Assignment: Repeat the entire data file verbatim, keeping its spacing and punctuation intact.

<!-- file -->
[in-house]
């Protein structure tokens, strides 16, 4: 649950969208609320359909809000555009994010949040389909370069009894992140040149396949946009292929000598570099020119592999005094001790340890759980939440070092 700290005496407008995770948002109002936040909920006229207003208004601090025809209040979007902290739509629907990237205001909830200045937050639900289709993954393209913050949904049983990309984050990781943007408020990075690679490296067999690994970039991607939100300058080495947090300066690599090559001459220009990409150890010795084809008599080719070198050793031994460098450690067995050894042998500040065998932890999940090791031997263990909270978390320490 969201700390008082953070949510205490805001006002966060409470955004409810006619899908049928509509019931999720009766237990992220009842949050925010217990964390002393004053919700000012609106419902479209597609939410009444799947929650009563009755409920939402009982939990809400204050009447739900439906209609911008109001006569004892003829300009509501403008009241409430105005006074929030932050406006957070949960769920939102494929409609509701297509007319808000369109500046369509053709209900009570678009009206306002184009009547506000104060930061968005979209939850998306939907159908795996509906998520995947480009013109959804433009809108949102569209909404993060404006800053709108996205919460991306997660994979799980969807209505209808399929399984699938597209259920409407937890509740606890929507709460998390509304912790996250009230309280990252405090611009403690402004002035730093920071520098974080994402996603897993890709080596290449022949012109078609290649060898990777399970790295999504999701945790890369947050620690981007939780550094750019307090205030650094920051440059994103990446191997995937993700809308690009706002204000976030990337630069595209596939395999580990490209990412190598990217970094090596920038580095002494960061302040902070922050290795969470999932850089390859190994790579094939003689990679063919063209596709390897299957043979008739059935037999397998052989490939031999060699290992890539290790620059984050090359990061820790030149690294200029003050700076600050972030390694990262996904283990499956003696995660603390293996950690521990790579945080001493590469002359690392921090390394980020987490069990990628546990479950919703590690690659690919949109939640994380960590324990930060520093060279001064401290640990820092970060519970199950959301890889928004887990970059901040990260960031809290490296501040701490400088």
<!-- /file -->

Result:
[in-house]
């Protein structure tokens, strides 16, 4: 649950969208609320359909809000555009994010949040389909370069009894992140040149396949946009292929000598570099020119592999005094001790340890759980939440070092 700290005496407008995770948002109002936040909920006229207003208004601090025809209040979007902290739509629907990237205001909830200045937050639900289709993954393209913050949904049983990309984050990781943007408020990075690679490296067999690994970039991607939100300058080495947090300066690599090559001459220009990409150890010795084809008599080719070198050793031994460098450690067995050894042998500040065998932890999940090791031997263990909270978390320490 969201700390008082953070949510205490805001006002966060409470955004409810006619899908049928509509019931999720009766237990992220009842949050925010217990964390002393004053919700000012609106419902479209597609939410009444799947929650009563009755409920939402009982939990809400204050009447739900439906209609911008109001006569004892003829300009509501403008009241409430105005006074929030932050406006957070949960769920939102494929409609509701297509007319808000369109500046369509053709209900009570678009009206306002184009009547506000104060930061968005979209939850998306939907159908795996509906998520995947480009013109959804433009809108949102569209909404993060404006800053709108996205919460991306997660994979799980969807209505209808399929399984699938597209259920409407937890509740606890929507709460998390509304912790996250009230309280990252405090611009403690402004002035730093920071520098974080994402996603897993890709080596290449022949012109078609290649060898990777399970790295999504999701945790890369947050620690981007939780550094750019307090205030650094920051440059994103990446191997995937993700809308690009706002204000976030990337630069595209596939395999580990490209990412190598990217970094090596920038580095002494960061302040902070922050290795969470999932850089390859190994790579094939003689990679063919063209596709390897299957043979008739059935037999397998052989490939031999060699290992890539290790620059984050090359990061820790030149690294200029003050700076600050972030390694990262996904283990499956003696995660603390293996950690521990790579945080001493590469002359690392921090390394980020987490069990990628546990479950919703590690690659690919949109939640994380960590324990930060520093060279001064401290640990820092970060519970199950959301890889928004887990970059901040990260960031809290490296501040701490400088």